Small Business Shipping Tips

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Small Business Shipping Tips

Delivering products on-time is crucial in any industry. With small business shipping and consumers alike, this final touchpoint in the supply chain represents your ability to fulfill their needs competently. It is especially important for small businesses to deliver products on-time, as a poor reputation can be detrimental to the bottom-line.

Whether you are shipping to consumers or businesses, delayed shipments should be taken seriously. Late deliveries slow down the entire supply chain and hurt customer relationships, which can have serious consequences for your bottom line: 70% of consumers may not shop with a retailer again after receiving a late shipment, and 86% of consumers say their expectation for on-time delivery increases in peak seasons like the holiday shopping season.

A transportation management system (TMS) is a great tool for small businesses to improve shipping performance. TMS software helps you find the lowest linehaul rates on the market, choosing from a network of carriers pre-qualified for safety and service. Freight billing and audit is automated, and all data is collected in one system, enabling freight reports for visibility into your transportation processes.  

A TMS provides the foundation for freight optimization. It gives you the visibility to discover flaws in your distribution network. If you couldn’t see what’s wrong with your transportation, how would you fix it?

To ship on-time, every-time, follow these 5 small business shipping tips:

  1. Analyze Performance Data for Supply Chain Partners

Are some of your inbound materials consistently delivered late or damaged? Are you delivering late to one of your customers more often than the others? Sometimes, suppliers, customers and freight carriers cause late deliveries. With the visibility you gain from a TMS, you can pinpoint which partners in your supply chain are causing trouble and work with them to fix it.

  1. Assess Dwell Time at Your Facility

The way you ship items may be slowing down the transportation process and causing late deliveries. Dwell time, or how long a driver has to wait at your facility or location, is very important. If dwell time is too long, it may force the driver, due to hours of service rules, to take an extra day to arrive at the destination. A long dwell time will decrease a driver’s willingness to haul your freight, leaving you to work with carriers that have a bad history of truck and driver out of service rates.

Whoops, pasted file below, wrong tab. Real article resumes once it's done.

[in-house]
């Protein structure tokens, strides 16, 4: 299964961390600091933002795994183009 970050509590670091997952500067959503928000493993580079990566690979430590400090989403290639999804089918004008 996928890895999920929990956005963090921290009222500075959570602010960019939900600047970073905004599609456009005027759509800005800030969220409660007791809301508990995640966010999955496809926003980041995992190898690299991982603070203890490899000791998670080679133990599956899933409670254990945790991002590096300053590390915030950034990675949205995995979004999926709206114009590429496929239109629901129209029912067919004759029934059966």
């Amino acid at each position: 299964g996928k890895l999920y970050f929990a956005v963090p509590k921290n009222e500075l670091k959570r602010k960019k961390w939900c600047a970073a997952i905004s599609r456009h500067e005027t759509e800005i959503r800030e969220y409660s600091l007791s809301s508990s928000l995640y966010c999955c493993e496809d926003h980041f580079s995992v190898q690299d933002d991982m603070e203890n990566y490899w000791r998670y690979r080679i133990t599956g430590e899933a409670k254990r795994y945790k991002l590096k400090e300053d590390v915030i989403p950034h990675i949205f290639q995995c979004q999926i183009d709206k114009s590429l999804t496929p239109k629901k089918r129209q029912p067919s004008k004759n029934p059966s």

1. Create Visibility into Freight Movement

Although LTL shipping is convenient and fast, you are particularly susceptible to delays. LTL trailers are filled with multiple loads from different companies, so the route is longer, and more freight handling is required, which leads to a higher chance for  damage.,  When you ship LTL, avoid delays and damage by ensuring there is a track and trace feature available, so you can keep an eye on your freight.

  1. Lean on 3PL Expertise

3PLs have proprietary technology and a large carrier capacity to put to work for you. This enables visibility into transportation and some of the lowest linehaul rates on the market. These carriers are pre-qualified for safety and security, so you’ll experience less frequent disruptions. A 3PLs expertise will help you increase shipment speed, reliability and reduce costs. A 3PL will take care of transporting your goods while you focus on core competencies.

Additional tip: always inform customers of a late delivery. While warning customers of an anticipated disruption won’t stop the shipment being delayed, it can mitigate the negative impact on reputation and perceived service. Having track and trace features from a TMS will enable you to warn customers of a late delivery. When your customers are made aware of a delay in shipping, they can make plans to notify their customers and/or prepare to receive the shipment at a different date, reducing the inefficiencies on their end.